Graveyard at Sengakuji by Umetaro Azechi (Japan, 1902-1999). From the series Scenes of Lost Tokyo. Printer HIrai Kōichi (Japanese, active 20th century). Publisher: Uemura Masurō (Japanese, active 20th century). Printed in 1945. Color Japanese woodblock print on paper. Artist seal bottom right.
This work comes from the series Scenes of Lost Tokyo. The series was printed in 1945 during the occupation of Japan by the Allied forces. Tokyo had sustained devastating destruction due to World War II, and although the prints were intended for the occupation forces, many believe that they were also intended as a message to the Japanese people. You can imagine the mindset of the Japanese people at the time. They had witnessed much of their community and physical cultural heritage destroyed at the hands of the war. The introduction, who many believe was written by Koshiro Onchi, provides a poignant account of the emotional state of the community at the time. The following translation is provided by Lawrence Smith:
As for Tokyo, which did not escape the ravages of war, an awesome number of buildings were damaged or reduced to ashes by air raids, starting in reverence with the Imperial Palace, then those of the Meiji Enlightenment, of 300 years of the Edo period, and furthermore the structures produced by 2,600 years of history. To stand on the burnt earth is an unfathomable feeling.
Here, members of the Japanese Print Association planning together have put those scenes into woodblocks as a reminiscence of Creative Prints, and have decided to publish them as a retrospective document for those who share those regrets. The fifteen selected views were not all of course totally destroyed, but all of them received some misfortune. It was a lucky thing that Nijubashi, remaining so vividly in our hearts from our childhood as a revered object of worship, was not damaged. This apart, it is deeply regrettable that these famous places were either completely destroyed or damaged. These pictures are all the products of the efforts of artists motivated by this sadness through loss. We in the art world rejoice that we can serve our elders with filial piety in this way. We are happy to be able to request the sympathetic understanding of those with the same feelings. Now, as the first artistic banner of a revived Japan with a new life, we are pleased to offer this collection to the public for sale.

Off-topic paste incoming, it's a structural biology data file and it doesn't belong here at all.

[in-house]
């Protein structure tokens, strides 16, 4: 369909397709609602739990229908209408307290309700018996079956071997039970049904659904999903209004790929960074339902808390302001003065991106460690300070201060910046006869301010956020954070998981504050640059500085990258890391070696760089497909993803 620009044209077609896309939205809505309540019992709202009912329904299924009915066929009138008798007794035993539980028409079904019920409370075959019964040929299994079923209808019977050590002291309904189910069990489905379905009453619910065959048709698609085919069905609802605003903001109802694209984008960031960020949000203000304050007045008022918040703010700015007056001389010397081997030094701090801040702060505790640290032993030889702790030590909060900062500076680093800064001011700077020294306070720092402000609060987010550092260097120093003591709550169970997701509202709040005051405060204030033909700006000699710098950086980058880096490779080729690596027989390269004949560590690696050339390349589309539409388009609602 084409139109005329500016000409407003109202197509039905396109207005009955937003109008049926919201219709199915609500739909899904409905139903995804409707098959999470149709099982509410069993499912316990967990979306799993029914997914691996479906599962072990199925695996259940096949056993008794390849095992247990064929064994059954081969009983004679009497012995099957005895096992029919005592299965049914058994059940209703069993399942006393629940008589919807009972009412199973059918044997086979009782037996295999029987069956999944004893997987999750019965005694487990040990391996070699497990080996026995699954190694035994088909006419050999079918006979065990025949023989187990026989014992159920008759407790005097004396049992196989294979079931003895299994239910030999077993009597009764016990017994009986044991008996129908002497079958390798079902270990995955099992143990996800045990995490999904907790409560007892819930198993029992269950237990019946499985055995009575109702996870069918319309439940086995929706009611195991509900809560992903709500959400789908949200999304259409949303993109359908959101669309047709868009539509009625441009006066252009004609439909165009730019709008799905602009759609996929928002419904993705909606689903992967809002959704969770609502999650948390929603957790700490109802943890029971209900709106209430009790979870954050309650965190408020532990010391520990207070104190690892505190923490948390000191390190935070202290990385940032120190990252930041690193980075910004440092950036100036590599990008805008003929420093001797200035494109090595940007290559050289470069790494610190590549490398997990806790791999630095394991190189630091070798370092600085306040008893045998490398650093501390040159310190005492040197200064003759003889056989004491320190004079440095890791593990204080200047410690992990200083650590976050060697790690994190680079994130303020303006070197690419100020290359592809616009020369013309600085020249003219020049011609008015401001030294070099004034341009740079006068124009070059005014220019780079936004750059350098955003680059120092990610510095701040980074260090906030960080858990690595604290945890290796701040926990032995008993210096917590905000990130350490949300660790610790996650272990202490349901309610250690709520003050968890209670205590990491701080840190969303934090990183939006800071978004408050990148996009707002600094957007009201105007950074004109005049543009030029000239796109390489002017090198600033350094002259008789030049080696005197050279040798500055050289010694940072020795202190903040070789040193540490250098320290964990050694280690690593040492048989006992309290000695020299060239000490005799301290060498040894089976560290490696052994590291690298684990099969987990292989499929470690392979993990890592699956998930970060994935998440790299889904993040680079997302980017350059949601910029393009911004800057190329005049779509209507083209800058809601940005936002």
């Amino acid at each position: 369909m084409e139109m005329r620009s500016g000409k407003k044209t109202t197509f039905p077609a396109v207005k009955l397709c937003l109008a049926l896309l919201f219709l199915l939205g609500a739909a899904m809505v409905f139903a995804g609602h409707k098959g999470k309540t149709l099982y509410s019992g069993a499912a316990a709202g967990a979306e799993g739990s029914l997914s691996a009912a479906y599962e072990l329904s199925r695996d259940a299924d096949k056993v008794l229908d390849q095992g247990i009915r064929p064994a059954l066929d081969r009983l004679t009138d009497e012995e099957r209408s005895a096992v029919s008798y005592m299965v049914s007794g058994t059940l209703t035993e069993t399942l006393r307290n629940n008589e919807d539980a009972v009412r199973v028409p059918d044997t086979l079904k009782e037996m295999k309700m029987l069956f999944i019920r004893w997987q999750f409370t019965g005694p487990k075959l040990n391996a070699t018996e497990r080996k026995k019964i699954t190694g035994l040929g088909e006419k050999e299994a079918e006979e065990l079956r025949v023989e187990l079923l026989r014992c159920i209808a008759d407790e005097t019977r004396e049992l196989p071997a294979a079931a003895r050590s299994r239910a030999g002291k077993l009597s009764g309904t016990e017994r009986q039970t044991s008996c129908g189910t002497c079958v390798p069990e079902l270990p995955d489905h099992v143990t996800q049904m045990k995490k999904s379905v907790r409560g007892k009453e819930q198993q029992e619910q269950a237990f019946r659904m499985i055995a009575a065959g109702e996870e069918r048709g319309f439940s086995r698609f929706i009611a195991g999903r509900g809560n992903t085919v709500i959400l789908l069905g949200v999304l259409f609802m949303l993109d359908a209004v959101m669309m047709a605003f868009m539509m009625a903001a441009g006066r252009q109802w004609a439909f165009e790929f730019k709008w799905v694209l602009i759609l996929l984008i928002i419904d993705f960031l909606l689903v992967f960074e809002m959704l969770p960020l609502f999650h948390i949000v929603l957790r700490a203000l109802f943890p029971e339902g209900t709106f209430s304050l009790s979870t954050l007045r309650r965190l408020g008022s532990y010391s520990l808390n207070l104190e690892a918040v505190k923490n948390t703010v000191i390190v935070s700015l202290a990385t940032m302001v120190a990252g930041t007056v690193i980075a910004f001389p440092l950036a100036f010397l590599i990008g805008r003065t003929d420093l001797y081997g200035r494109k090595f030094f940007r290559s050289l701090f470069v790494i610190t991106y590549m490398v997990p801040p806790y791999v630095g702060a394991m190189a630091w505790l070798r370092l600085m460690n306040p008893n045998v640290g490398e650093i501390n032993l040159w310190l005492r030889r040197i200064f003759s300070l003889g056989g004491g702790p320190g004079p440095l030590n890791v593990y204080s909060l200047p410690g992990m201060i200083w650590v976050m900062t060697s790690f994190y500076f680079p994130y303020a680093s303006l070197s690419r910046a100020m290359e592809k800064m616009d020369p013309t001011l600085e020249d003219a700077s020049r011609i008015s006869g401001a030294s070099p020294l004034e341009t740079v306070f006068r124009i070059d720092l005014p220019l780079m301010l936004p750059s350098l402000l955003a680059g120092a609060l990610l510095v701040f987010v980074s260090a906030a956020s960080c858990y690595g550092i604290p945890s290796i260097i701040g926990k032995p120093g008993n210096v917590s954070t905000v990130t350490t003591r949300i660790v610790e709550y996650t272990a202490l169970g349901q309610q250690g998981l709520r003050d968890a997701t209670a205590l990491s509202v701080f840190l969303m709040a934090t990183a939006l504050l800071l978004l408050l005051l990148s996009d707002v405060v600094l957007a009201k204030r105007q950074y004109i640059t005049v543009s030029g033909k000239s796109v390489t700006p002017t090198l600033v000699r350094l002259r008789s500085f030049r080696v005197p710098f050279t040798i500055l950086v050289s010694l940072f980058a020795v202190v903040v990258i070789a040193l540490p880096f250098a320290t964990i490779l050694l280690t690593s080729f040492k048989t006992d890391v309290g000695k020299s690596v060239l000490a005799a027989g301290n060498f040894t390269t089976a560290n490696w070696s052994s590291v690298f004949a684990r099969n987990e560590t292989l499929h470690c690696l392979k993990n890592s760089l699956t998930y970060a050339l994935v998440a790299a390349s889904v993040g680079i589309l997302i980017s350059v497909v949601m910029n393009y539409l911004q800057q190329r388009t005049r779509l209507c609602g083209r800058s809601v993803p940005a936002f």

The belief is that the depiction of these damaged / destroyed cultural sights in their original glory, in conjunction with the thought of breathing life into a "revived Japan", was a statement encouraging the Japanese people to carry forward these Japanese cultural icons and heritage in what no doubt would be a challenging period of revival as the city re-built after the war.
The series includes 15 prints by 9 of the leading print artists at the time. This work specifically depicts the Graveyard at Sengakuji. Sengakuji is a small temple near Shinagawa Station in Tokyo. The temple is famous for its graveyard where the 47 Ronin are buried.
The 47 Ronin are 47 leader-less samurai who avenged their master by killing lord Kira on December 14, 1702. Afterwards, they carried Kira's head to Sengakuji, and were later sentenced to commit seppuku, which is ritual suicide (a similar fate to the master who they avenged). This historical event has become part of Japanese legend and has been reproduced in various plays, books and movies. A festival is held at the temple every year to to commemorate the event.
Size: 7 13/16" h x 10 3/8" w